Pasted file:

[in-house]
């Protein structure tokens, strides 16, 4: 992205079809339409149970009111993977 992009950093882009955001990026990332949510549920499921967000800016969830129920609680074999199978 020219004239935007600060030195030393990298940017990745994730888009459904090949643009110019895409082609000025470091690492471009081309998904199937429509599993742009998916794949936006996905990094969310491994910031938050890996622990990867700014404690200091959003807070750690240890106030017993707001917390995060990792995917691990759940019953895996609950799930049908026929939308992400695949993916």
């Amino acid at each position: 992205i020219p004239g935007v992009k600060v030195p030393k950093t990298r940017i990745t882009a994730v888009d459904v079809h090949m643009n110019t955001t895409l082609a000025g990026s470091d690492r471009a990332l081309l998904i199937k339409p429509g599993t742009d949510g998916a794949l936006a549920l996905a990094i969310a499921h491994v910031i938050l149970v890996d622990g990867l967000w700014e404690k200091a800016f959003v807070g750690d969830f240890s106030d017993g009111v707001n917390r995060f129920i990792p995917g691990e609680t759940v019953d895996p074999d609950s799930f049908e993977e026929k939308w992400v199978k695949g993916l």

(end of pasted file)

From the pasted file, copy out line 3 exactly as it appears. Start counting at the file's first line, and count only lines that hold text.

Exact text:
């Amino acid at each position: 992205i020219p004239g935007v992009k600060v030195p030393k950093t990298r940017i990745t882009a994730v888009d459904v079809h090949m643009n110019t955001t895409l082609a000025g990026s470091d690492r471009a990332l081309l998904i199937k339409p429509g599993t742009d949510g998916a794949l936006a549920l996905a990094i969310a499921h491994v910031i938050l149970v890996d622990g990867l967000w700014e404690k200091a800016f959003v807070g750690d969830f240890s106030d017993g009111v707001n917390r995060f129920i990792p995917g691990e609680t759940v019953d895996p074999d609950s799930f049908e993977e026929k939308w992400v199978k695949g993916l």